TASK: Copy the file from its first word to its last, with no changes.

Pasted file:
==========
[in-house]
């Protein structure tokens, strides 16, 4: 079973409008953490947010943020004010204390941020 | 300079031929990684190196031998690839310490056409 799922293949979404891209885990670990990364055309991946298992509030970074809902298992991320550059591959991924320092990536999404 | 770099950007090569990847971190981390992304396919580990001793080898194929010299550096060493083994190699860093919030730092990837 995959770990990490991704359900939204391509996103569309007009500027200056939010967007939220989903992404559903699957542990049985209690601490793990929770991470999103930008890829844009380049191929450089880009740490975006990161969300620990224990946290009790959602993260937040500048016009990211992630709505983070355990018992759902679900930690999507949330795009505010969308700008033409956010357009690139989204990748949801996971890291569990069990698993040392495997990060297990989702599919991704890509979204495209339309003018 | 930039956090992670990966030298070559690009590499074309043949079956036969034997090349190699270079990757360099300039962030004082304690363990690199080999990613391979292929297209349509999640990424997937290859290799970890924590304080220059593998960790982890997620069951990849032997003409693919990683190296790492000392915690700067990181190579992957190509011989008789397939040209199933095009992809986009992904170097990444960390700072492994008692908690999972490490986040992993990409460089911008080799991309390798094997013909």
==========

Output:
[in-house]
């Protein structure tokens, strides 16, 4: 079973409008953490947010943020004010204390941020 | 300079031929990684190196031998690839310490056409 799922293949979404891209885990670990990364055309991946298992509030970074809902298992991320550059591959991924320092990536999404 | 770099950007090569990847971190981390992304396919580990001793080898194929010299550096060493083994190699860093919030730092990837 995959770990990490991704359900939204391509996103569309007009500027200056939010967007939220989903992404559903699957542990049985209690601490793990929770991470999103930008890829844009380049191929450089880009740490975006990161969300620990224990946290009790959602993260937040500048016009990211992630709505983070355990018992759902679900930690999507949330795009505010969308700008033409956010357009690139989204990748949801996971890291569990069990698993040392495997990060297990989702599919991704890509979204495209339309003018 | 930039956090992670990966030298070559690009590499074309043949079956036969034997090349190699270079990757360099300039962030004082304690363990690199080999990613391979292929297209349509999640990424997937290859290799970890924590304080220059593998960790982890997620069951990849032997003409693919990683190296790492000392915690700067990181190579992957190509011989008789397939040209199933095009992809986009992904170097990444960390700072492994008692908690999972490490986040992993990409460089911008080799991309390798094997013909």